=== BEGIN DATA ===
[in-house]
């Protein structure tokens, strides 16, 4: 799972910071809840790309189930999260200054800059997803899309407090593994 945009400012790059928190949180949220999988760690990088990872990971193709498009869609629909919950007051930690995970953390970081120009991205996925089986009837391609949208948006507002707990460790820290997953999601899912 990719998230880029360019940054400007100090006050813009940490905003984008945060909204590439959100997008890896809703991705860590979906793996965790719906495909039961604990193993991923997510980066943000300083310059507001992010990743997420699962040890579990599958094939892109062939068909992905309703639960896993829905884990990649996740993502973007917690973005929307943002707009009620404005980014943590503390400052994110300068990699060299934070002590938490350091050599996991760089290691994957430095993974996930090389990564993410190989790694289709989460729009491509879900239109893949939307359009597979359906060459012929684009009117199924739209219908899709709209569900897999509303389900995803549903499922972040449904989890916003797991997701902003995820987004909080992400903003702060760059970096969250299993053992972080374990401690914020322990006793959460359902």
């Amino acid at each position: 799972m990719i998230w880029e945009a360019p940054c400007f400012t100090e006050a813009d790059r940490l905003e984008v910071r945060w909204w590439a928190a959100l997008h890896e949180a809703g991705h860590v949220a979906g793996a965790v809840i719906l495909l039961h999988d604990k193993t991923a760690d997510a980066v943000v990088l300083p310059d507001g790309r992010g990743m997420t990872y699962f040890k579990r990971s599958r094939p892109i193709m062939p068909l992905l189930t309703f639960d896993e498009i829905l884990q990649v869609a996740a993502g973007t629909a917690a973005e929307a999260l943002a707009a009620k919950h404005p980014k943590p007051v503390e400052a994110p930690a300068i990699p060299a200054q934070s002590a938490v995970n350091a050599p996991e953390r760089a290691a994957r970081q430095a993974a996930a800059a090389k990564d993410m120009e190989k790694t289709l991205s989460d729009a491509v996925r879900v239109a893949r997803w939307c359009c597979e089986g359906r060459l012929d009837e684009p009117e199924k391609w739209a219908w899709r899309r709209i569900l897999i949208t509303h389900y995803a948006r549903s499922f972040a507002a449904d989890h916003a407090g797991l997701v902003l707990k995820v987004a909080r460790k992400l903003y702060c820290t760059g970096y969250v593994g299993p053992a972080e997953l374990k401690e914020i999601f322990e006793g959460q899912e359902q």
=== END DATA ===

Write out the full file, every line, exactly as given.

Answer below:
[in-house]
């Protein structure tokens, strides 16, 4: 799972910071809840790309189930999260200054800059997803899309407090593994 945009400012790059928190949180949220999988760690990088990872990971193709498009869609629909919950007051930690995970953390970081120009991205996925089986009837391609949208948006507002707990460790820290997953999601899912 990719998230880029360019940054400007100090006050813009940490905003984008945060909204590439959100997008890896809703991705860590979906793996965790719906495909039961604990193993991923997510980066943000300083310059507001992010990743997420699962040890579990599958094939892109062939068909992905309703639960896993829905884990990649996740993502973007917690973005929307943002707009009620404005980014943590503390400052994110300068990699060299934070002590938490350091050599996991760089290691994957430095993974996930090389990564993410190989790694289709989460729009491509879900239109893949939307359009597979359906060459012929684009009117199924739209219908899709709209569900897999509303389900995803549903499922972040449904989890916003797991997701902003995820987004909080992400903003702060760059970096969250299993053992972080374990401690914020322990006793959460359902």
């Amino acid at each position: 799972m990719i998230w880029e945009a360019p940054c400007f400012t100090e006050a813009d790059r940490l905003e984008v910071r945060w909204w590439a928190a959100l997008h890896e949180a809703g991705h860590v949220a979906g793996a965790v809840i719906l495909l039961h999988d604990k193993t991923a760690d997510a980066v943000v990088l300083p310059d507001g790309r992010g990743m997420t990872y699962f040890k579990r990971s599958r094939p892109i193709m062939p068909l992905l189930t309703f639960d896993e498009i829905l884990q990649v869609a996740a993502g973007t629909a917690a973005e929307a999260l943002a707009a009620k919950h404005p980014k943590p007051v503390e400052a994110p930690a300068i990699p060299a200054q934070s002590a938490v995970n350091a050599p996991e953390r760089a290691a994957r970081q430095a993974a996930a800059a090389k990564d993410m120009e190989k790694t289709l991205s989460d729009a491509v996925r879900v239109a893949r997803w939307c359009c597979e089986g359906r060459l012929d009837e684009p009117e199924k391609w739209a219908w899709r899309r709209i569900l897999i949208t509303h389900y995803a948006r549903s499922f972040a507002a449904d989890h916003a407090g797991l997701v902003l707990k995820v987004a909080r460790k992400l903003y702060c820290t760059g970096y969250v593994g299993p053992a972080e997953l374990k401690e914020i999601f322990e006793g959460q899912e359902q």